These Times: Remembering the Essential


Do you remember when there were shootings in Paris?  You probably do, it wasn’t all that long ago, and the world watched as the city of light went into lockdown and mourning.  Do you remember when a high school in a Colorado town gasped in astonishment when one of their own kids turned on his peers?  You probably do, because the world watched as the school went into lockdown and the community into mourning.  Do you remember all of the other tragic, rage-filled violent events that filled in the years between then and what has once again happened, this time in Orlando?  You probably do, at least vaguely, unless you were directly affected, in which case, you probably think about it more than you want to.  It’s not easy to forget things that are so far outside of normal life that they just seem like movies or bad dreams.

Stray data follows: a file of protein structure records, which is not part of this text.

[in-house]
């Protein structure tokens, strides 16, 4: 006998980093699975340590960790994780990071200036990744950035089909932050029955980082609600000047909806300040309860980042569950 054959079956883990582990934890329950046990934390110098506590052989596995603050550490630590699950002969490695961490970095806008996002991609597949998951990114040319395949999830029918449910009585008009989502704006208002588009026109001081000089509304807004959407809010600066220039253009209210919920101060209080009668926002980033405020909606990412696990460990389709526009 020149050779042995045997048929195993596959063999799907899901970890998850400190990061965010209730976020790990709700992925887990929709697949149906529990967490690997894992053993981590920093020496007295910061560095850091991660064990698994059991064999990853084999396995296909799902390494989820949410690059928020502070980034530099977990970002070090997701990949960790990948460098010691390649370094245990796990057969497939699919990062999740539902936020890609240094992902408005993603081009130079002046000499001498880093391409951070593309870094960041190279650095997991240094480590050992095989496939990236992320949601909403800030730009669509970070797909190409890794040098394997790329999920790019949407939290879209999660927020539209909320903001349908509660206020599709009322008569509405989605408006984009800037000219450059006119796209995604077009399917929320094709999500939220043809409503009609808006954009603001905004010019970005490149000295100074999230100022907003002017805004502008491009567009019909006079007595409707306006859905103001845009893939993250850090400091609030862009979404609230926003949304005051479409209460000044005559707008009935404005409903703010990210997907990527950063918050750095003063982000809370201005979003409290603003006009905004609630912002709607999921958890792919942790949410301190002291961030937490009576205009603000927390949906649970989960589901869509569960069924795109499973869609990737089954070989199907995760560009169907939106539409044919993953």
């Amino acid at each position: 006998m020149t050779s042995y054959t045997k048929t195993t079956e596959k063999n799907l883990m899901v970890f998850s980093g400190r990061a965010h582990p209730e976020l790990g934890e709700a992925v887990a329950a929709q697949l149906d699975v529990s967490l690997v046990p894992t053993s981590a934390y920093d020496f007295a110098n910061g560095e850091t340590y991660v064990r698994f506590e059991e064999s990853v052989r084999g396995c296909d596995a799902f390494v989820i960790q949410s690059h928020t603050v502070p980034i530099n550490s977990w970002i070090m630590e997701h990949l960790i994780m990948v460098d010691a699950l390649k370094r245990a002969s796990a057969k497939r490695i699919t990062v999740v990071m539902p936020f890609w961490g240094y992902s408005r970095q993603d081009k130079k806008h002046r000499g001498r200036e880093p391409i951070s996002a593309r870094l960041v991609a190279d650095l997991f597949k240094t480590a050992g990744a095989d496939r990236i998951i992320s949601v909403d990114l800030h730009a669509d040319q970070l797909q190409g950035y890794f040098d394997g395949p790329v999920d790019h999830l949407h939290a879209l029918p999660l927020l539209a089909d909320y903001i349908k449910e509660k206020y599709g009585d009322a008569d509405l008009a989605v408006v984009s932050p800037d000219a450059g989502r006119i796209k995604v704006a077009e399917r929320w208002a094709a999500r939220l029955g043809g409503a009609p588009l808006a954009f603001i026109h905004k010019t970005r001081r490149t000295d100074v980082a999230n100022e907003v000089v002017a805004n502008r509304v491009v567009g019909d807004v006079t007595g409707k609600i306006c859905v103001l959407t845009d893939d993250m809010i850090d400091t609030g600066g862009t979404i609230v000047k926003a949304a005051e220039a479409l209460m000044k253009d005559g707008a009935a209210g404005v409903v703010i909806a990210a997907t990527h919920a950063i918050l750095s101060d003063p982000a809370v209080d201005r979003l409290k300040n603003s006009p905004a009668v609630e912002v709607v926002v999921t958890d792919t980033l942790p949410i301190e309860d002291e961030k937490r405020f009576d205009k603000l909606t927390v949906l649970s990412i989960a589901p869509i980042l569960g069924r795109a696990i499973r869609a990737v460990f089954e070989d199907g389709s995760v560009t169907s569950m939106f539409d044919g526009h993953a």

But back to the present: This week the world has witnessed once again an act of violence and terror that is hard to fathom.   Lives were lost, fear is rampant, and hate seems to drive the violent act as well as our response. The world seems further from peace than ever before.  In the last 20 years acts of unthinkable violence against myriad groups across the world have become, as much as I hate to type the words, normal.  It will, of course, never be “normal” to inflict harm on another living creature, but it has somehow become common.  My four year old will never know a world where September 11 didn’t happen and she will probably always have to take her shoes off to fly on a commercial airplane and walk through a metal detector to enter a school.  She will never know a world where the word “terrorist” and “refugee” and “mass shooting” weren’t once a regular part of dinner conversation. It feels like she will never know a world that doesn’t respond to hate and violence with more hate and violence.